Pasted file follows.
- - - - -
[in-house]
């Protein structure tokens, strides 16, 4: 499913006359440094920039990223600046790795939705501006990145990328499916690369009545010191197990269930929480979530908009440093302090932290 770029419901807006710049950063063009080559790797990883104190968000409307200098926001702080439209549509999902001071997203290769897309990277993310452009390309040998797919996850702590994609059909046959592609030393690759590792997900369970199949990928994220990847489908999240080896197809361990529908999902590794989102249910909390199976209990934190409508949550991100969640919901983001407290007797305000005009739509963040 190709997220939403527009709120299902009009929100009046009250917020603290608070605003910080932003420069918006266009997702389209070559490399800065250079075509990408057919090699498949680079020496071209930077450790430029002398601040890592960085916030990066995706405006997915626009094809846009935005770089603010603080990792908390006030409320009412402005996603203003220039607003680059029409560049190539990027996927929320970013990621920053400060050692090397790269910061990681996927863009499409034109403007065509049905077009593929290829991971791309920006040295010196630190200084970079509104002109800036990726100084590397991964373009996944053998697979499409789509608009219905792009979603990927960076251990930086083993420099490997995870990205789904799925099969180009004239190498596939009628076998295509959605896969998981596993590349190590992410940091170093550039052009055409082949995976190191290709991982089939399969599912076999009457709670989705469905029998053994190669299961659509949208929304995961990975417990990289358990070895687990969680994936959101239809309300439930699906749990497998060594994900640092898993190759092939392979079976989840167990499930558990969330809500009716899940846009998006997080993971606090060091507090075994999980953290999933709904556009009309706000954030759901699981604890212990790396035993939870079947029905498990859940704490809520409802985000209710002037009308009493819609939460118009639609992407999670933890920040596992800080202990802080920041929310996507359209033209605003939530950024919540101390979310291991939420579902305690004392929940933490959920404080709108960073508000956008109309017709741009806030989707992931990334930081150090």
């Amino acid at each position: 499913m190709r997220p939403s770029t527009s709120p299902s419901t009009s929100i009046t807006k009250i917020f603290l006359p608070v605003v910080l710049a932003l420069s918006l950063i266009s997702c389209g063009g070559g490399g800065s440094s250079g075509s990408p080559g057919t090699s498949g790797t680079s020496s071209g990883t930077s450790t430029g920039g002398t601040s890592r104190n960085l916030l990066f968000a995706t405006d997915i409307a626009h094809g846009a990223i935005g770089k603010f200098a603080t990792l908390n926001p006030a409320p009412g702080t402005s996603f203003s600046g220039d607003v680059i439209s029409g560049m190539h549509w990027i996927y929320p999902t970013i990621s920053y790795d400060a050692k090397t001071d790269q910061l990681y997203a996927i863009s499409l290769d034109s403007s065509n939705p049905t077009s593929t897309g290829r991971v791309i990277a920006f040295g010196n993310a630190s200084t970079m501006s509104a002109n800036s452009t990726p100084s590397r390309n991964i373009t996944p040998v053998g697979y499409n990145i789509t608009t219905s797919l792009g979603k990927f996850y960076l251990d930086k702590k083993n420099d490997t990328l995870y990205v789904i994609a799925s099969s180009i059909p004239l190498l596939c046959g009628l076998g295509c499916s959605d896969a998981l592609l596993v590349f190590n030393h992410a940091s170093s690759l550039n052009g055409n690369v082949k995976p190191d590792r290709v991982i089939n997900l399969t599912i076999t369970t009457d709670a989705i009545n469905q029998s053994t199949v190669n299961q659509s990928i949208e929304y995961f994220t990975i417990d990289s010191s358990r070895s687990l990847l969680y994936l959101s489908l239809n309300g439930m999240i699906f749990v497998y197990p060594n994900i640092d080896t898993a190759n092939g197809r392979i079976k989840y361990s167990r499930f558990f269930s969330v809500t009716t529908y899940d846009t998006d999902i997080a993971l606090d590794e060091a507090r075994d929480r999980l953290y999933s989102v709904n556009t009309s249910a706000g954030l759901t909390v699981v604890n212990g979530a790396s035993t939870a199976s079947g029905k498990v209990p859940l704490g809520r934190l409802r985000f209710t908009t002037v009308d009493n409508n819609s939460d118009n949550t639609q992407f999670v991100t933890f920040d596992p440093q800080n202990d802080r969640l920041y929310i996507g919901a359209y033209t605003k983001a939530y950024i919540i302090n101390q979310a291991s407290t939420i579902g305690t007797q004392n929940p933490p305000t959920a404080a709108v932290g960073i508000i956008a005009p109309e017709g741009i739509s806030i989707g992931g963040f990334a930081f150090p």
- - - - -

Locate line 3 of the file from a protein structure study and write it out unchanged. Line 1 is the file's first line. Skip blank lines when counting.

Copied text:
């Amino acid at each position: 499913m190709r997220p939403s770029t527009s709120p299902s419901t009009s929100i009046t807006k009250i917020f603290l006359p608070v605003v910080l710049a932003l420069s918006l950063i266009s997702c389209g063009g070559g490399g800065s440094s250079g075509s990408p080559g057919t090699s498949g790797t680079s020496s071209g990883t930077s450790t430029g920039g002398t601040s890592r104190n960085l916030l990066f968000a995706t405006d997915i409307a626009h094809g846009a990223i935005g770089k603010f200098a603080t990792l908390n926001p006030a409320p009412g702080t402005s996603f203003s600046g220039d607003v680059i439209s029409g560049m190539h549509w990027i996927y929320p999902t970013i990621s920053y790795d400060a050692k090397t001071d790269q910061l990681y997203a996927i863009s499409l290769d034109s403007s065509n939705p049905t077009s593929t897309g290829r991971v791309i990277a920006f040295g010196n993310a630190s200084t970079m501006s509104a002109n800036s452009t990726p100084s590397r390309n991964i373009t996944p040998v053998g697979y499409n990145i789509t608009t219905s797919l792009g979603k990927f996850y960076l251990d930086k702590k083993n420099d490997t990328l995870y990205v789904i994609a799925s099969s180009i059909p004239l190498l596939c046959g009628l076998g295509c499916s959605d896969a998981l592609l596993v590349f190590n030393h992410a940091s170093s690759l550039n052009g055409n690369v082949k995976p190191d590792r290709v991982i089939n997900l399969t599912i076999t369970t009457d709670a989705i009545n469905q029998s053994t199949v190669n299961q659509s990928i949208e929304y995961f994220t990975i417990d990289s010191s358990r070895s687990l990847l969680y994936l959101s489908l239809n309300g439930m999240i699906f749990v497998y197990p060594n994900i640092d080896t898993a190759n092939g197809r392979i079976k989840y361990s167990r499930f558990f269930s969330v809500t009716t529908y899940d846009t998006d999902i997080a993971l606090d590794e060091a507090r075994d929480r999980l953290y999933s989102v709904n556009t009309s249910a706000g954030l759901t909390v699981v604890n212990g979530a790396s035993t939870a199976s079947g029905k498990v209990p859940l704490g809520r934190l409802r985000f209710t908009t002037v009308d009493n409508n819609s939460d118009n949550t639609q992407f999670v991100t933890f920040d596992p440093q800080n202990d802080r969640l920041y929310i996507g919901a359209y033209t605003k983001a939530y950024i919540i302090n101390q979310a291991s407290t939420i579902g305690t007797q004392n929940p933490p305000t959920a404080a709108v932290g960073i508000i956008a005009p109309e017709g741009i739509s806030i989707g992931g963040f990334a930081f150090p």